Brandon Marshall, Bears — The reason Jeffery gets so many one-on-one matchups.
Josh Gordon, Browns — Okay, sometimes stats are just too big to ignore. And he’s playing in an offense that, aside from tight end Jordan Cameron, has no other weapons to worry about.
Antonio Brown, Steelers — Has been prolific in an offense that gets very little from its ground game. Barely edged out Andre Johnson, who had just a few too many negative plays to warrant a selection off a bad Texans team.
Bruce Miller, 49ers* — Firm blocker and underrated part of San Francisco’s passing game.
Mike Tolbert, Panthers — A key ball-handler in critical situations, both on handoffs and underneath routes. Has also provided stellar lead-blocking, particularly in Carolina’s read-option game.
Jimmy Graham, Saints* — Contract is up after this season. His agent will argue that he should have gone to Hawaii as a wide receiver.
Vernon Davis, 49ers — Kept afloat a Niners passing game that’s sorely missed a downfield wide receiver. Has also continued to be an assertive blocker, which is important in San Francisco’s creative running scheme.
Antonio Gates, Chargers — Is still the guy opponents zero their coverages around, which is why he’s become an even more movable chess piece in San Diego’s new spread system.
Charles Clay, Dolphins — Without his versatility, Miami would not be in wild-card contention.
Joe Thomas, Browns* — Has consistently handled top pass rushers one-on-one.
Tyron Smith, Cowboys* — Mechanics finally caught up to his otherworldly athleticism. Tony Romo has never felt so secure.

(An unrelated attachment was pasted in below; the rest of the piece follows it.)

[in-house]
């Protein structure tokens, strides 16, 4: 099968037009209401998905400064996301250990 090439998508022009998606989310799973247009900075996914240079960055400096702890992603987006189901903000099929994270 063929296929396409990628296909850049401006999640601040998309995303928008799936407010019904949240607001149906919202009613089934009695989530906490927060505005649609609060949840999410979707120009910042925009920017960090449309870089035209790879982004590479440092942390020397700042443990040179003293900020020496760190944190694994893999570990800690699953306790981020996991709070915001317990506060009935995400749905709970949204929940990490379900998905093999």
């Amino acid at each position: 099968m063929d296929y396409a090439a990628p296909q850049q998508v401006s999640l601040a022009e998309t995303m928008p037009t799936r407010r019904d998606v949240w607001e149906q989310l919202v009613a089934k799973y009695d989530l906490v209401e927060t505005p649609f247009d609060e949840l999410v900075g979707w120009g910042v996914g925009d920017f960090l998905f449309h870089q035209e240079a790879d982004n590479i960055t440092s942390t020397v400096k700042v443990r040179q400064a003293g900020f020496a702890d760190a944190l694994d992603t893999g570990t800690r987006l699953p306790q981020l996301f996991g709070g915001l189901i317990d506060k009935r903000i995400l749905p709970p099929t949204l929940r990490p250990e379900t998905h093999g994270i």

Jake Long, Rams — A big reason why St. Louis’s offense stabilized after changing to a run-first system in early October.
Joe Staley, 49ers — Mobile as a run-blocker out in front, steady on an island in pass protection.
Trent Williams, Washington — His explosive short-area movement and rangy downhill run-blocking are why almost half of Alfred Morris’ rushing yards have come on carries classified as “wide left.”
Duane Brown, Texans — Continued to be a strong pass protector, even with the Texans using fewer blocker-friendly play-action rollouts this year. Won individual battles against leading AFC sacker Robert Mathis and leading NFC sacker Robert Quinn.
Logan Mankins, Patriots* — Few notice that New England’s run-oriented offense centers around its man-blocking, both on the ground and in play-action. This veteran’s work as a pull-blocker has been key.
Josh Sitton, Packers* — The lone bright spot on Green Bay’s beleaguered offensive line. Has terrific feel angles and technique.
Zane Beadles, Broncos — One of the best at delivering double teams and then working up to the second level. Without his services, Knowshon Moreno this year would have looked a lot more like the Knowshon Moreno of past years.
Mike Iupati, 49ers — San Francisco’s rushing attack got on track once he got on track.
Evan Mathis, Eagles — Has consistently shown the movement skills required in Philly’s finesse ground game. (And has also shown the surprising brute power needed for winning in the snow.)
Andy Levitre, Titans — Tennessee’s rushing attack is constructed around his pull-blocking, which has been downright dominant at times.
Alex Mack, Browns* — No center locks and steers opponents better than the vastly underrated fifth-year vet.
Ryan Kalil, Panthers — The only source of stability on Carolina’s front five. Mobile run-blocker, savvy pass-blocker.
Eric Wood, Bills — Buffalo has usually been comfortable letting the 315-pounder go one-on-one against top-level nose tackles.
Mike Pouncey, Dolphins — There’s something to be said for raw athleticism, which he has in spades.